If you ask your neighbor who Bill Gates or Steve Jobs is, they’d probably know. But mention Gary Kildall, and you are likely to get a blank stare unless you live next door to another Hackaday reader. [Al’s Geek Lab] has a great three-part documentary on Gary Kildall who, in case you didn’t know, was the man behind CP/M, a very influential operating system in the early days of computing and one that set the stage for the PC revolution.
You probably know the folktale that when IBM was looking for an operating system, Bill Gates took the meeting, and Gary Kildall went surfing instead. But like most capsule histories, there is plenty more to the story, and it isn’t as simple as people make it out.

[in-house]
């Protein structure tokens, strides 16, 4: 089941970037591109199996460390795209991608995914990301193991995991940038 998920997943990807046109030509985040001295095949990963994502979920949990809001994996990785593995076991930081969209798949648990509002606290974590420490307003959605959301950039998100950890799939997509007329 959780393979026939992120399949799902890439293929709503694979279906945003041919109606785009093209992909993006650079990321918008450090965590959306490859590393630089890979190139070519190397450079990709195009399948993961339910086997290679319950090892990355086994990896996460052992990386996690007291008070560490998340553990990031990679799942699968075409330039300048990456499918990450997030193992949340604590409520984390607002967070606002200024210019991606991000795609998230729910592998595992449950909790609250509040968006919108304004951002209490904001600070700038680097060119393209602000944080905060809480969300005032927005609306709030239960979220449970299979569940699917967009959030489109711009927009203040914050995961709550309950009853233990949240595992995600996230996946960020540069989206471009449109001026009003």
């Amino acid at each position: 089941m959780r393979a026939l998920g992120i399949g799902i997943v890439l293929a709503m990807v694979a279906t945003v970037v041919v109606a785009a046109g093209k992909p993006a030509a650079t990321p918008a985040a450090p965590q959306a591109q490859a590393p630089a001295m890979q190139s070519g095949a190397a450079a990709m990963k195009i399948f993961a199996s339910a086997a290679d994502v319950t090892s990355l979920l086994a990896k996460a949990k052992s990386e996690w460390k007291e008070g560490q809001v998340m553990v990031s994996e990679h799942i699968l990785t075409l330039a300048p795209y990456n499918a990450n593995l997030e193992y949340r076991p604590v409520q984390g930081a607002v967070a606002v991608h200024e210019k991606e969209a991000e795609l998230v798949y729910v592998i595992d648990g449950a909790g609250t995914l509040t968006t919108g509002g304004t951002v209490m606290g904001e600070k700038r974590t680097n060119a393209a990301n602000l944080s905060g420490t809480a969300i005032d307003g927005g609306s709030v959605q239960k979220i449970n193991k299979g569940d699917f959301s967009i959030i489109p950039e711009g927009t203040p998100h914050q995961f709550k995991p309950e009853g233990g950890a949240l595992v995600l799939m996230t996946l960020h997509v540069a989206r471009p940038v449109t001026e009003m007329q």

We forget, sometimes, how innovative Digital Research — Kildall’s company — was for the time. We think of CP/M as the venerable CP/M 2.2, which was fine. But there was multitasking CP/M and GEM — a precursor to the graphical user interface found everywhere today. Sure, it looks antiquated now, but it was light years in front of everyone else.
If you watch the whole series, you’ll learn that the IBM story isn’t totally apocryphal, but the truth is much different. Kildall didn’t want the IBM deal, and for what seemed like good reasons at the time. Of course, Gates negotiated a deal with IBM that would build a huge company, so it is easy to look back and say that not taking the deal was a mistake, but we would have probably ma ..
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